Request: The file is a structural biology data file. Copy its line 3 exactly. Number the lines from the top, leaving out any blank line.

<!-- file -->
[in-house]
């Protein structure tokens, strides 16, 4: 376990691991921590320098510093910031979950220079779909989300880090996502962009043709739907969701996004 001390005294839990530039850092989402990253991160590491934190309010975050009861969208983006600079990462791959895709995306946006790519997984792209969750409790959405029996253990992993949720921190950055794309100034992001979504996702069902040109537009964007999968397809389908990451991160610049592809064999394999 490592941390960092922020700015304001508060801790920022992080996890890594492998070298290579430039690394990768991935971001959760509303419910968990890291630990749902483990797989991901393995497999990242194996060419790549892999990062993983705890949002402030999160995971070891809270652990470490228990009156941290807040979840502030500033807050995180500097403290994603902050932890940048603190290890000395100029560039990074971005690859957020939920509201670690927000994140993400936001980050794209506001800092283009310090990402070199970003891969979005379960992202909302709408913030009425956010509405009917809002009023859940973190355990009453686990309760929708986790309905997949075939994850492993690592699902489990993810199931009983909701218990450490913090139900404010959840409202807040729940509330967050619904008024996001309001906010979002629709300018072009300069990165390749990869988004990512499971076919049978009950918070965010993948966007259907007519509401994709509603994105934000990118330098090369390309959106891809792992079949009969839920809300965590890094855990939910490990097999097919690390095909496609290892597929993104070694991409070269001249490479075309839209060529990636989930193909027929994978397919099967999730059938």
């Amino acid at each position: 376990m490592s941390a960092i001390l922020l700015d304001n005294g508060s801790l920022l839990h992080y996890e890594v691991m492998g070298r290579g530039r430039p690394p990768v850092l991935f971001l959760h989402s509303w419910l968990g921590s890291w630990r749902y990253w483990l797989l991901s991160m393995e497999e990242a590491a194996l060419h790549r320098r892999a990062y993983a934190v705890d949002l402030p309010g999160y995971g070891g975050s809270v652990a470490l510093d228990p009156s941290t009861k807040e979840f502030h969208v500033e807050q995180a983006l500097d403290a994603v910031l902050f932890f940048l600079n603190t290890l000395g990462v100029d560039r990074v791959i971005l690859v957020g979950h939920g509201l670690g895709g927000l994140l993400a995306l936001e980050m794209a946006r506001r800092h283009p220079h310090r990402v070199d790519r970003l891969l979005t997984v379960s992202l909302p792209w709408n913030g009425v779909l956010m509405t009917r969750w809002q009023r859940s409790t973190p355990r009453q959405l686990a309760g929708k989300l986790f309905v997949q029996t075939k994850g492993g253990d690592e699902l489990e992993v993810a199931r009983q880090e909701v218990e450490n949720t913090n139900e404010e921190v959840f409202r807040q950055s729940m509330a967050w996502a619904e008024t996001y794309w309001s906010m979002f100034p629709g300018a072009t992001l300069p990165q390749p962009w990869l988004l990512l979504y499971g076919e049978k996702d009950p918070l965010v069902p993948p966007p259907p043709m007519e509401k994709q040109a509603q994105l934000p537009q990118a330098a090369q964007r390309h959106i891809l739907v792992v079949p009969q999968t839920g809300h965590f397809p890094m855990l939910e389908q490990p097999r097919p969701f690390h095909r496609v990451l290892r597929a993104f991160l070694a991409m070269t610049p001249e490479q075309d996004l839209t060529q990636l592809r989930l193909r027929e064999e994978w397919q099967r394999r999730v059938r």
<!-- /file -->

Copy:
């Amino acid at each position: 376990m490592s941390a960092i001390l922020l700015d304001n005294g508060s801790l920022l839990h992080y996890e890594v691991m492998g070298r290579g530039r430039p690394p990768v850092l991935f971001l959760h989402s509303w419910l968990g921590s890291w630990r749902y990253w483990l797989l991901s991160m393995e497999e990242a590491a194996l060419h790549r320098r892999a990062y993983a934190v705890d949002l402030p309010g999160y995971g070891g975050s809270v652990a470490l510093d228990p009156s941290t009861k807040e979840f502030h969208v500033e807050q995180a983006l500097d403290a994603v910031l902050f932890f940048l600079n603190t290890l000395g990462v100029d560039r990074v791959i971005l690859v957020g979950h939920g509201l670690g895709g927000l994140l993400a995306l936001e980050m794209a946006r506001r800092h283009p220079h310090r990402v070199d790519r970003l891969l979005t997984v379960s992202l909302p792209w709408n913030g009425v779909l956010m509405t009917r969750w809002q009023r859940s409790t973190p355990r009453q959405l686990a309760g929708k989300l986790f309905v997949q029996t075939k994850g492993g253990d690592e699902l489990e992993v993810a199931r009983q880090e909701v218990e450490n949720t913090n139900e404010e921190v959840f409202r807040q950055s729940m509330a967050w996502a619904e008024t996001y794309w309001s906010m979002f100034p629709g300018a072009t992001l300069p990165q390749p962009w990869l988004l990512l979504y499971g076919e049978k996702d009950p918070l965010v069902p993948p966007p259907p043709m007519e509401k994709q040109a509603q994105l934000p537009q990118a330098a090369q964007r390309h959106i891809l739907v792992v079949p009969q999968t839920g809300h965590f397809p890094m855990l939910e389908q490990p097999r097919p969701f690390h095909r496609v990451l290892r597929a993104f991160l070694a991409m070269t610049p001249e490479q075309d996004l839209t060529q990636l592809r989930l193909r027929e064999e994978w397919q099967r394999r999730v059938r």